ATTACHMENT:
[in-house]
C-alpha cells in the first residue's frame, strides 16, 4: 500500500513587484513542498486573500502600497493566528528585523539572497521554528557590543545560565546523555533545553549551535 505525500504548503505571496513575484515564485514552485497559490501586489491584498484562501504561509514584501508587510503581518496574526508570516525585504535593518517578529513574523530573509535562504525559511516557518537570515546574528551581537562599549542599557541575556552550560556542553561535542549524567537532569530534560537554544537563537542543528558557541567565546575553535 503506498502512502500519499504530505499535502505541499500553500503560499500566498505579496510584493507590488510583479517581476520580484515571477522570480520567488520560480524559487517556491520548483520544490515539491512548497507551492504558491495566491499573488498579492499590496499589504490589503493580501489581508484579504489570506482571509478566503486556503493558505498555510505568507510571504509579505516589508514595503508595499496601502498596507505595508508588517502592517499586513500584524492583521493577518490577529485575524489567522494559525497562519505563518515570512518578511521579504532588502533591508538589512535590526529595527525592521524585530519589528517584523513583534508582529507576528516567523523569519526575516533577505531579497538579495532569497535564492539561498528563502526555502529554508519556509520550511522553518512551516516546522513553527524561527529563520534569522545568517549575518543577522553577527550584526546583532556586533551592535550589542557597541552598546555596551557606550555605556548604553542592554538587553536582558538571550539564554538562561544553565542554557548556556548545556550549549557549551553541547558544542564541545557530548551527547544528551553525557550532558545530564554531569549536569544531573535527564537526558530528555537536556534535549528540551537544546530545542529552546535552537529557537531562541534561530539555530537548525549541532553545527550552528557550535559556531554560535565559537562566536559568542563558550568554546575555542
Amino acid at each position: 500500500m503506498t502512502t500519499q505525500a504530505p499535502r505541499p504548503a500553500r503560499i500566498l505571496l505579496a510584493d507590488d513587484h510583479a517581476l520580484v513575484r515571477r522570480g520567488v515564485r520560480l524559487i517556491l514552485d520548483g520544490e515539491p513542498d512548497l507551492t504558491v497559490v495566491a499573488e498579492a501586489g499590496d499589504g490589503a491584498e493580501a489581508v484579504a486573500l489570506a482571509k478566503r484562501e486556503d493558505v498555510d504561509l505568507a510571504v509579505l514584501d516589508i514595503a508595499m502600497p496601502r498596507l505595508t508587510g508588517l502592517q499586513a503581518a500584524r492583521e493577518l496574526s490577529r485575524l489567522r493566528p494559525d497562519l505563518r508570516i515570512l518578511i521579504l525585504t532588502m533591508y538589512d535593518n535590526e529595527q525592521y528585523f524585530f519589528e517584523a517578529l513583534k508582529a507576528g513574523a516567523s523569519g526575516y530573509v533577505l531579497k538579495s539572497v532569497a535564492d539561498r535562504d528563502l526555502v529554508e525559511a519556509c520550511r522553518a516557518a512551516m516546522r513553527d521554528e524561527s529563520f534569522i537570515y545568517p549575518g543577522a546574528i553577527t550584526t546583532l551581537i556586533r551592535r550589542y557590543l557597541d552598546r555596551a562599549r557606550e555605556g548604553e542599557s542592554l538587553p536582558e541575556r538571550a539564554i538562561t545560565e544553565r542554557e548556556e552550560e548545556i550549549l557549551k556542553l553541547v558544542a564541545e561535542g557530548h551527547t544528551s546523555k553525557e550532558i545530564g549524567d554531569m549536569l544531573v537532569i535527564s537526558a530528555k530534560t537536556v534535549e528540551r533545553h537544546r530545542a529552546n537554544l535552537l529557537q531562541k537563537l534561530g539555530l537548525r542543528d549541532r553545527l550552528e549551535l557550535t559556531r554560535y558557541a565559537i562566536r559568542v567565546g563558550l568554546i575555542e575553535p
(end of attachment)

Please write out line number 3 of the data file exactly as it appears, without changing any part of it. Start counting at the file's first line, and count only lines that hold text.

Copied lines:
Amino acid at each position: 500500500m503506498t502512502t500519499q505525500a504530505p499535502r505541499p504548503a500553500r503560499i500566498l505571496l505579496a510584493d507590488d513587484h510583479a517581476l520580484v513575484r515571477r522570480g520567488v515564485r520560480l524559487i517556491l514552485d520548483g520544490e515539491p513542498d512548497l507551492t504558491v497559490v495566491a499573488e498579492a501586489g499590496d499589504g490589503a491584498e493580501a489581508v484579504a486573500l489570506a482571509k478566503r484562501e486556503d493558505v498555510d504561509l505568507a510571504v509579505l514584501d516589508i514595503a508595499m502600497p496601502r498596507l505595508t508587510g508588517l502592517q499586513a503581518a500584524r492583521e493577518l496574526s490577529r485575524l489567522r493566528p494559525d497562519l505563518r508570516i515570512l518578511i521579504l525585504t532588502m533591508y538589512d535593518n535590526e529595527q525592521y528585523f524585530f519589528e517584523a517578529l513583534k508582529a507576528g513574523a516567523s523569519g526575516y530573509v533577505l531579497k538579495s539572497v532569497a535564492d539561498r535562504d528563502l526555502v529554508e525559511a519556509c520550511r522553518a516557518a512551516m516546522r513553527d521554528e524561527s529563520f534569522i537570515y545568517p549575518g543577522a546574528i553577527t550584526t546583532l551581537i556586533r551592535r550589542y557590543l557597541d552598546r555596551a562599549r557606550e555605556g548604553e542599557s542592554l538587553p536582558e541575556r538571550a539564554i538562561t545560565e544553565r542554557e548556556e552550560e548545556i550549549l557549551k556542553l553541547v558544542a564541545e561535542g557530548h551527547t544528551s546523555k553525557e550532558i545530564g549524567d554531569m549536569l544531573v537532569i535527564s537526558a530528555k530534560t537536556v534535549e528540551r533545553h537544546r530545542a529552546n537554544l535552537l529557537q531562541k537563537l534561530g539555530l537548525r542543528d549541532r553545527l550552528e549551535l557550535t559556531r554560535y558557541a565559537i562566536r559568542v567565546g563558550l568554546i575555542e575553535p